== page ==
What is Vaginismus?

If you clicked on this article, it is probably because you are concerned about a sexual dysfunction known as vaginismus. You may be suffering from vaginismus or have a partner who suffers from it, but regardless of why you are here, let’s talk a little about vaginismus, its causes and how it can be treated.

Vaginismus is a condition caused by the involuntary contraction of the vaginal muscles, especially while attempting vaginal penetration. In the most simple of terms, the muscles of the vagina become too tight for anything to be inserted. These contractions can be extremely painful making vaginal penetration impossible. For many women who have vaginismus this means that they cannot have penetrative vaginal sex, use tampons or have an internal gynecological examination.  This condition usually presents in young women that are in their teens or twenties.

There are two types of vaginismus, primary and secondary. Primary vaginismus means vaginal penetration has never been achieved. While secondary vaginismus means vaginal penetration has been achieved in the past but is no longer possible. 

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What Causes Vaginismus? 

Although the specific cause of vaginismus is unknown most researchers believe that a fear of pain is the most common cause. This situation appears to be most prevalent in cultures where young women and young men have limited access to sex education, knowledge of anatomy and strong cultural norms around virginity.  Researchers have found  Several social risk factors such the way sexuality is taught in families and schools, or the way it is viewed by religion.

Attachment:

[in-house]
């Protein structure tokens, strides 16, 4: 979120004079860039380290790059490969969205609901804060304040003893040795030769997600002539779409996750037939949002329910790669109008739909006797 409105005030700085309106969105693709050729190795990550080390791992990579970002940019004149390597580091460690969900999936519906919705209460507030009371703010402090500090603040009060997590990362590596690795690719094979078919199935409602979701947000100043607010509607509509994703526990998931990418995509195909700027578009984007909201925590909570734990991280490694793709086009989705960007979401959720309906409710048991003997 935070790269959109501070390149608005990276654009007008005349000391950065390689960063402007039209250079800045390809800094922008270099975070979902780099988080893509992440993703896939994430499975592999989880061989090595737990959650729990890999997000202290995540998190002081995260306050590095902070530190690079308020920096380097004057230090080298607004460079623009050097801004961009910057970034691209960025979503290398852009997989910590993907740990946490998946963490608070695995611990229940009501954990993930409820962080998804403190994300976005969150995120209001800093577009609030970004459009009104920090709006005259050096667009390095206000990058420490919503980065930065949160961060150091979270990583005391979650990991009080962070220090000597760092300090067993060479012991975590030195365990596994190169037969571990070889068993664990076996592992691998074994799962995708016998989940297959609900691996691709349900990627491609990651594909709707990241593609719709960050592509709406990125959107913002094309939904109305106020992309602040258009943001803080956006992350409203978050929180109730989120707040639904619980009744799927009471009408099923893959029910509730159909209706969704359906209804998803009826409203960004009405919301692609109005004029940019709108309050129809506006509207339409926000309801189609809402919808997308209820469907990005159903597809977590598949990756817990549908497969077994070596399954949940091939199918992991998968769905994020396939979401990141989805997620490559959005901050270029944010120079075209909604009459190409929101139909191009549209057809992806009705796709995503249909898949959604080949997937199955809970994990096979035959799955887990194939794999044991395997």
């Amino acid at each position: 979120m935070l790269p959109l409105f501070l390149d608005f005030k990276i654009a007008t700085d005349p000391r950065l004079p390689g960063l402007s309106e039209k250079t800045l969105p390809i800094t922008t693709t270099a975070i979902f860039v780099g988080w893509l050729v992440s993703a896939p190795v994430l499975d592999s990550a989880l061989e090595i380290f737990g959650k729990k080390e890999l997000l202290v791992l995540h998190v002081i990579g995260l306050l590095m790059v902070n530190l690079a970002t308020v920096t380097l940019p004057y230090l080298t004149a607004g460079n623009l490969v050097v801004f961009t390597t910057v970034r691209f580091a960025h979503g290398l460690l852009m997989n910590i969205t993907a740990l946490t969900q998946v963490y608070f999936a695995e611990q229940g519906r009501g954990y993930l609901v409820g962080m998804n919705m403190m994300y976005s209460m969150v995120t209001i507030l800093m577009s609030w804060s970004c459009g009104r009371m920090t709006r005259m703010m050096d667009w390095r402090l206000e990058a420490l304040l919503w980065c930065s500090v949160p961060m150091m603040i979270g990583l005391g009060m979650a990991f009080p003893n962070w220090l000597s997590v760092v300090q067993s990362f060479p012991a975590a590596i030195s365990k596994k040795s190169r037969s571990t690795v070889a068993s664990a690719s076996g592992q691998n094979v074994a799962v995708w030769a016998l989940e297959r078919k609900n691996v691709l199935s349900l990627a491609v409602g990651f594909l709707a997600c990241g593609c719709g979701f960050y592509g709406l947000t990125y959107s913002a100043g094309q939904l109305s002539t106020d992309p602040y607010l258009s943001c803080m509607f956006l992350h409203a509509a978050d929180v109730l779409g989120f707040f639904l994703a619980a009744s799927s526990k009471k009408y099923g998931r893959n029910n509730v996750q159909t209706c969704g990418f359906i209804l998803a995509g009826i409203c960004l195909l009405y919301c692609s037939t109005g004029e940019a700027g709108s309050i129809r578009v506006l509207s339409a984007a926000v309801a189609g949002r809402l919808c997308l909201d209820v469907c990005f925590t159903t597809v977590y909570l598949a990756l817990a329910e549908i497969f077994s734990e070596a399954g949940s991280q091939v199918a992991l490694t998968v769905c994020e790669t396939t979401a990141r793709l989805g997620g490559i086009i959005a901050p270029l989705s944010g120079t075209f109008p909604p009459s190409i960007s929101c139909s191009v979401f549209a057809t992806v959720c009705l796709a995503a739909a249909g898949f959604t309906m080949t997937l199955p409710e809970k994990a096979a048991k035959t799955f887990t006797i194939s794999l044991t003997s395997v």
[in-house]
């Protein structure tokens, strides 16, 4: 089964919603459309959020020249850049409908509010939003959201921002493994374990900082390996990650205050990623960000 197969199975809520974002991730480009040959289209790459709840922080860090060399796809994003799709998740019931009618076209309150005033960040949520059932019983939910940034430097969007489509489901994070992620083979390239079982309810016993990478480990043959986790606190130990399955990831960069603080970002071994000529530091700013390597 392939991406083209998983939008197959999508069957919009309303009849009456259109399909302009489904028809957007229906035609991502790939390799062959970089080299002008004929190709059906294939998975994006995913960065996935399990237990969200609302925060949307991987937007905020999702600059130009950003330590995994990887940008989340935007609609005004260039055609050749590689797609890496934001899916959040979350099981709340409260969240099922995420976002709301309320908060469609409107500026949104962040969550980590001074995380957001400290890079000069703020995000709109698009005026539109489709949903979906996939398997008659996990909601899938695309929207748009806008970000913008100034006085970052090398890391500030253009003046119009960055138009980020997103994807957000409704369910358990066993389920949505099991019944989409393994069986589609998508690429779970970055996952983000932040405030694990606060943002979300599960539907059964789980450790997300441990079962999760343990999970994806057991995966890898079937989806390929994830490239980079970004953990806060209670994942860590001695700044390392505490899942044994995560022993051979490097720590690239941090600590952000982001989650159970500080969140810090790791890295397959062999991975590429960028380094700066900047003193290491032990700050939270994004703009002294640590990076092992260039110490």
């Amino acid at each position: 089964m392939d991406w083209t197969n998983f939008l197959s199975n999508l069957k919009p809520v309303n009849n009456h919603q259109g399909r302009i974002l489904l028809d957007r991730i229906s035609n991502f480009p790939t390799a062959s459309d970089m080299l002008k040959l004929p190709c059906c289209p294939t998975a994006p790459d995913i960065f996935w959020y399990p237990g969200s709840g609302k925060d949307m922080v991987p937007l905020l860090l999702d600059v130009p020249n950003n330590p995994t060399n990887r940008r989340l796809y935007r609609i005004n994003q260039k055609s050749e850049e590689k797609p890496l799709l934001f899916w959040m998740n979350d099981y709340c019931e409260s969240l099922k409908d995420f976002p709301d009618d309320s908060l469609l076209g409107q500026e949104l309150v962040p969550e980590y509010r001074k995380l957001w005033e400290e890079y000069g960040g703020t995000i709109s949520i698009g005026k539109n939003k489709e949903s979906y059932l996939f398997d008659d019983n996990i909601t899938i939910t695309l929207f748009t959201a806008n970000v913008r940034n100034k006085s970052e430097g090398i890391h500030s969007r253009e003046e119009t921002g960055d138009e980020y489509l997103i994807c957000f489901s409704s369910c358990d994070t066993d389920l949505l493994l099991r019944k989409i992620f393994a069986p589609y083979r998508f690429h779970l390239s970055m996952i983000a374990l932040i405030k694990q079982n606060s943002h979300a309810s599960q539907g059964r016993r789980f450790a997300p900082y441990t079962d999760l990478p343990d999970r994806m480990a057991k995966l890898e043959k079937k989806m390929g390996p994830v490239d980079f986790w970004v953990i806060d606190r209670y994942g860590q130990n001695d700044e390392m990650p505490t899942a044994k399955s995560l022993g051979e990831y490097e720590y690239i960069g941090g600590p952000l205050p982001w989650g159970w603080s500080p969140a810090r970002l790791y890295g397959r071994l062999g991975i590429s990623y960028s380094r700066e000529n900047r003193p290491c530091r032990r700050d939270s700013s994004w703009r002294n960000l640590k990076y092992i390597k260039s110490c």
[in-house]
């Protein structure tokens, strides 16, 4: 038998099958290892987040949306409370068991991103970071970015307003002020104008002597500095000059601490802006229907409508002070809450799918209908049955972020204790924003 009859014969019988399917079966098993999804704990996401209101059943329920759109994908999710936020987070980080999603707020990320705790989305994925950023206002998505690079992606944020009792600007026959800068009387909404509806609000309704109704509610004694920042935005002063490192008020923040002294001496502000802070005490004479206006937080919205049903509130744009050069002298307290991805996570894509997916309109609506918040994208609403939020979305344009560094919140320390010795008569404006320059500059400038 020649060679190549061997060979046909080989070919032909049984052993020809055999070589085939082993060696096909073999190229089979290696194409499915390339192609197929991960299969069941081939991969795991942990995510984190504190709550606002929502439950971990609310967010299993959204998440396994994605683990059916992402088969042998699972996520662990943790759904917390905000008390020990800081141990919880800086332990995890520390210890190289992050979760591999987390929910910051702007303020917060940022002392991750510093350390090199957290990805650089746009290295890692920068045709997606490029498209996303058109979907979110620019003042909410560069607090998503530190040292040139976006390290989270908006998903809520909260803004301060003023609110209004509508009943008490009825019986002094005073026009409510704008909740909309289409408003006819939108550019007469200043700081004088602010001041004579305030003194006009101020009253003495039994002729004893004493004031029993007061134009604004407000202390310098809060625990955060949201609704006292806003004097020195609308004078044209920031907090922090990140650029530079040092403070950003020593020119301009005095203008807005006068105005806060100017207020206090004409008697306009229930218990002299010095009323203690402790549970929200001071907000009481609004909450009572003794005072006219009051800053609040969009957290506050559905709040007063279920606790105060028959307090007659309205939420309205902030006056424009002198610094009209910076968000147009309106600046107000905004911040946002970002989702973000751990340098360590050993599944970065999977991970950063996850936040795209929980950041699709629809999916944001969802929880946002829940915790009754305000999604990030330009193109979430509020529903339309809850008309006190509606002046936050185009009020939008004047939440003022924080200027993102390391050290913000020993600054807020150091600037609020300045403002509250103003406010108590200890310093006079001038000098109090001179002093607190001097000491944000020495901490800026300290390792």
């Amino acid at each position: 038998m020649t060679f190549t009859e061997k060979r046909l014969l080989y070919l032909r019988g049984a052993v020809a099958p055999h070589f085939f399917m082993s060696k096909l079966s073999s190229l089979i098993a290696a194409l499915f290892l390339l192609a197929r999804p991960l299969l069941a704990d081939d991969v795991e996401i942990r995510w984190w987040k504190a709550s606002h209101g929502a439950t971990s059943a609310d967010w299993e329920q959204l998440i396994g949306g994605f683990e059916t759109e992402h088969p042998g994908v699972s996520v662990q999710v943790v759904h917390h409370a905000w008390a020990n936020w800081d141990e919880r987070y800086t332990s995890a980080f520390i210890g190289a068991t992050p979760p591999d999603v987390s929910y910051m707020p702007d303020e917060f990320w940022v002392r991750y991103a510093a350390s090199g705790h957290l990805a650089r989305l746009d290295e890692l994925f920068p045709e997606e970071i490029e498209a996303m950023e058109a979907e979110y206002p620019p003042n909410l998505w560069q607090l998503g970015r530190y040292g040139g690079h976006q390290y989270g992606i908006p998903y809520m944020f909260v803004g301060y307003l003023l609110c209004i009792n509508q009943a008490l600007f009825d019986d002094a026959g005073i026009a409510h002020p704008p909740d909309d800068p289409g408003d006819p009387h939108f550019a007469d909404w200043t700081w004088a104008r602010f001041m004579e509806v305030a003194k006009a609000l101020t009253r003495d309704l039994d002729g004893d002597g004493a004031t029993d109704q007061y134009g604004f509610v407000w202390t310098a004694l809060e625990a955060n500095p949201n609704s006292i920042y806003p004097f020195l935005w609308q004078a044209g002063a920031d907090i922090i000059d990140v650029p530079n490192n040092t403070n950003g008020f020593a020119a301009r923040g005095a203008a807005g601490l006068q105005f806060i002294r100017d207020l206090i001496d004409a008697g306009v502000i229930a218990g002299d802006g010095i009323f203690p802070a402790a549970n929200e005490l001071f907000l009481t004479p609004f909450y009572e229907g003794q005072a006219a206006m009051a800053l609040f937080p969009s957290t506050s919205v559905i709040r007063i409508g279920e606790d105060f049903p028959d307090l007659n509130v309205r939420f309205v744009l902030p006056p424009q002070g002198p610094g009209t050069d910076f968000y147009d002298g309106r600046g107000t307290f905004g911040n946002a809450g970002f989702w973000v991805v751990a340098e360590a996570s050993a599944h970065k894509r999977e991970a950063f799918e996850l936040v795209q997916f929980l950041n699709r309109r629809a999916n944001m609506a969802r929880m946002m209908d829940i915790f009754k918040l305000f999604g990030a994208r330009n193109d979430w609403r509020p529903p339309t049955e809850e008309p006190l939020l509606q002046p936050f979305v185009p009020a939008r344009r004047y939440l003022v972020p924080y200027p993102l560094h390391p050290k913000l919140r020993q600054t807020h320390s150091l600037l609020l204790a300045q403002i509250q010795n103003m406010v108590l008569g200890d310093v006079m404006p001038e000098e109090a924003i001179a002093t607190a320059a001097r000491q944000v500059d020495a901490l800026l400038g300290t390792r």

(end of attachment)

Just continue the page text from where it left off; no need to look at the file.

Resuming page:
Secondary vaginismus can be triggered emotionally or by external factors. Anxiety about penetrative sex or past trauma or abuse can lead to secondary vaginismus for some women. Radiation therapy has also been found to cause vaginismus for many women. 

Luckily there are treatments for vaginismus. 

If you are experiencing vaginismus, you should consult with your doctor, health care provider, sex therapist, or a pelvic floor physical therapist.  Your healthcare provider is likely to prescribe one of several courses of action. The treatment plans for vaginismus are mostly psychological, and cognitive behavioral therapy. It consists essentially of two techniques: sexual education and hierarchic exposure. To start, couples and family members closely involved should receive sex education, with information about anatomy, physiology, and the differences between men and women.

Obtaining the opinion of religious leaders or authorities can be very beneficial for therapy, as religious patients tend to trust these authorities and consider them more knowledgeable in the domain of religion than therapists.

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Vaginal Dilators

Your health care professional may also recommend you begin vaginal dilator therapy. This requires the use of a vaginal dilator, a cylindrical device often made of silicone that is inserted into the vagina. The purpose of a vaginal dilator is to train the muscles of the vagina to get used to expanding and stretching and relaxing. Vaginal dilators are graduated with the smallest often times being smaller than your pinky finger or a junior tampon. As you train more and more with your dilators you can move up to the next larger size, eventually reaching a size that is close to the size or your partner or desired partner. Vaginal dilators are reasonably priced and available without a prescription. 

Just remember, you’re not the only person out there who is experiencing vaginismus. This condition is fairly common and there are successful treatments available for you. 

Author bio- Jane Silverstein is the owner of Soul Source Therapeutic Devices located in Los Angeles. She is committed to women’s health issues and to helping women worldwide regain and/ or maintain their sexual health. She is passionate about helping others and has always been involved in a multitude of charitable causes.

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